GOP Billed Taxpayers for Whole Foods, PF Chang's, Dunkin Donuts Amid Fiscal Cliff Panic

GOP Billed Taxpayers for Whole Foods, PF Chang's, Dunkin Donuts Amid Fiscal Cliff Panic

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While everyone was waiting for Congress to stave off the fiscal cliff and prevent the economy from falling into another recession, lawmakers were spending thousands of tax dollars catering in gourmet meals. According to a congressional audit, the top three Republican House leaders' offices spent almost $30,000 in "supplies and materials"  - of which almost $24,000, or 80.4 percent, was for food and beverages in the last quarter. (Keep in mind, they were only in session about a third of the time.) The report also found that members of both parties spent tens of thousands of dollars on rental cars and another $10,000 to attend an emergency management convention.  -  Read more at the Washington Guardian

OBAMA MEETS WITH GOP: NOTHING TO SEE HERE    Although the president had, what he described as an “enjoyable” time meeting with House Republicans Wednesday, little to no progress was made on a deficit reduction package. Lawmakers seemed to come away from the meeting with the realization that a compromise might not ever happen. After meeting with the president, Rep. Darrell Issa, R-Calif., told the New York Times how deeply divided the two parties remain. "Well, he doesn't want to balance the budget in 10 years, and he wants tax increases and he wants new spending. But other than that we're close,” Issa quipped.  -  Read more at The New York Times

CIA, NSA GET ACCESS TO YOUR FINANCES   In an effort to strengthen national security and help the Central Intelligence Agency and National Security Agency track down terrorist networks, President Obama will give the spy agencies complete access to massive databases containing American citizens’ financial data. Though the announcement will likely trigger intense criticism from privacy advocates, experts have deemed it legal.   -  Read more at Reuters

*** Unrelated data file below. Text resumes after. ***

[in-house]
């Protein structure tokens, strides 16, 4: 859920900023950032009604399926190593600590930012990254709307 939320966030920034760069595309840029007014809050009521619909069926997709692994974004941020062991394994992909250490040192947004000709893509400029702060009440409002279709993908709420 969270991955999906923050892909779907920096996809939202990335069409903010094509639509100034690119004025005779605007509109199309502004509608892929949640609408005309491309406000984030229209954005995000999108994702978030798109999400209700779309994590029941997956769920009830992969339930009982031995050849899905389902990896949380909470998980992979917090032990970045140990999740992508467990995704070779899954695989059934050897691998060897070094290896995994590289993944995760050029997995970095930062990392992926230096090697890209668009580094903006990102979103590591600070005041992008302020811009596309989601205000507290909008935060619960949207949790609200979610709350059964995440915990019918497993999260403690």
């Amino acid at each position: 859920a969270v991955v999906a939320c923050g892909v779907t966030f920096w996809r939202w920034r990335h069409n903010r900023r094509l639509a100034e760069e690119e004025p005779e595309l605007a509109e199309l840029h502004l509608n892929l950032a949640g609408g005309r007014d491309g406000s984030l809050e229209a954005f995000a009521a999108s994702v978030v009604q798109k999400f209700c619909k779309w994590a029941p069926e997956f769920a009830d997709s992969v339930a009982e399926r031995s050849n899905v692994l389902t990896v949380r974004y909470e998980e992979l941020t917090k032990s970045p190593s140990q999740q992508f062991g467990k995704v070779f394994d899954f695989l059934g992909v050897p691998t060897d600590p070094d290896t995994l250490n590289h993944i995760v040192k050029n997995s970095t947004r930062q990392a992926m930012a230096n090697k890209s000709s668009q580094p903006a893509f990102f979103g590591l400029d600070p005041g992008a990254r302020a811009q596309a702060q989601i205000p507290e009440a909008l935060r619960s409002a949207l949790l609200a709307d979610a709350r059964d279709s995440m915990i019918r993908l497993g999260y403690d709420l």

RYAN BUDGET MOVES FORWARD    The House Budget Committee approved Chairman Paul Ryan’s budget on Wednesday with a party-line vote, 22 to 17. Ryan’s plan, which ambitiously attempts to balance the budget in 10-years, will be voted on by the full House next week. Some conservatives have criticized Ryan’s plan, saying it relies too heavily on tax revenue from Obamacare. Ryan’s plan also relies on $600 billion in new tax revenues from the "fiscal cliff" deal and $716 billion in cuts to Medicare spending brought on in the Affordable Care Act.   -  Read more at The Hill

THE PENTAGON’S $1.6B  DAILY SHOPPING SPREE    While the Pentagon is publicly fretting over how to absorb $600 billion in cuts, it's not changing its spending habits. To demonstrate this, The Fiscal Times’ David Francis picked a random day – March 4, 2013 – and found that the Pentagon had signed contracts worth more than the total military budgets of most countries. “From weapons systems to prescription drugs, the daily cost of running the Pentagon added up quickly: 10 days ago, the Pentagon spent $1,614,108,656.”
Read more at The Fiscal Times

SMALL BUSINESSES CONTINUE TO FEEL THE PINCH     “Small business owners remain worried about taxes, government red tape and weak sales,” The Fiscal Times’ Yuval Rosenberg writes. According to a new survey released Wednesday by the National Federation of Independent Businesses, small business’ sentiment ranked very low by historical standards, on par with the average during the recession.   -  Read more at The Fiscal Times

ON THE MOVE- A GOOD ECONOMIC INDICATOR?   According to a Brookings’ analysis of Census data, more and more people are moving back to areas that were hit hard by the housing crash, signaling that the economy is well on its way to a recovery. “The fact that more Americans are now moving west and south could reflect improved hiring and suggests fewer people are stuck in one place because they owe more on their mortgages than their homes are worth,” the report said.  -  Read more at The Wall Street Journal

Brianna Ehley is the former Washington Correspondent for The Fiscal Times. She is currently a reporter on Politico's health care team in Washington, D.C.